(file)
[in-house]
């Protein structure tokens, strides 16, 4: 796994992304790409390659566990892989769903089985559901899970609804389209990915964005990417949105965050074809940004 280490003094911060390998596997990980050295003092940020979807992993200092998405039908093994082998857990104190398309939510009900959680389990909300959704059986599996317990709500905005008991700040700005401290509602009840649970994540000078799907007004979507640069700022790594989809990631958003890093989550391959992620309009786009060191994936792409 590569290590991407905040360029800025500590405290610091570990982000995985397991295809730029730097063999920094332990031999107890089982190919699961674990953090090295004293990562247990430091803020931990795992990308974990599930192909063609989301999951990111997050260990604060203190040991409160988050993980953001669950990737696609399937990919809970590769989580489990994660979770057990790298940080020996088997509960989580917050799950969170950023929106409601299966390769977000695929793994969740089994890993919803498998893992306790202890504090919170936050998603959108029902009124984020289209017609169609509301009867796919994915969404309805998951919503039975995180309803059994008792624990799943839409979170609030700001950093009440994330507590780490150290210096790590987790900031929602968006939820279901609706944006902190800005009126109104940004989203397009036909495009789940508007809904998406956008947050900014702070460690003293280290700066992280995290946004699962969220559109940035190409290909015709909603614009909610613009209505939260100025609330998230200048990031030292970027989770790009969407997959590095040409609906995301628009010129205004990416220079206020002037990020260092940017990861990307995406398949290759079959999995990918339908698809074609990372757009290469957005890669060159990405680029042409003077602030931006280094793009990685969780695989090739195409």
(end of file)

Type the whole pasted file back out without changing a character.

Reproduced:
[in-house]
């Protein structure tokens, strides 16, 4: 796994992304790409390659566990892989769903089985559901899970609804389209990915964005990417949105965050074809940004 280490003094911060390998596997990980050295003092940020979807992993200092998405039908093994082998857990104190398309939510009900959680389990909300959704059986599996317990709500905005008991700040700005401290509602009840649970994540000078799907007004979507640069700022790594989809990631958003890093989550391959992620309009786009060191994936792409 590569290590991407905040360029800025500590405290610091570990982000995985397991295809730029730097063999920094332990031999107890089982190919699961674990953090090295004293990562247990430091803020931990795992990308974990599930192909063609989301999951990111997050260990604060203190040991409160988050993980953001669950990737696609399937990919809970590769989580489990994660979770057990790298940080020996088997509960989580917050799950969170950023929106409601299966390769977000695929793994969740089994890993919803498998893992306790202890504090919170936050998603959108029902009124984020289209017609169609509301009867796919994915969404309805998951919503039975995180309803059994008792624990799943839409979170609030700001950093009440994330507590780490150290210096790590987790900031929602968006939820279901609706944006902190800005009126109104940004989203397009036909495009789940508007809904998406956008947050900014702070460690003293280290700066992280995290946004699962969220559109940035190409290909015709909603614009909610613009209505939260100025609330998230200048990031030292970027989770790009969407997959590095040409609906995301628009010129205004990416220079206020002037990020260092940017990861990307995406398949290759079959999995990918339908698809074609990372757009290469957005890669060159990405680029042409003077602030931006280094793009990685969780695989090739195409």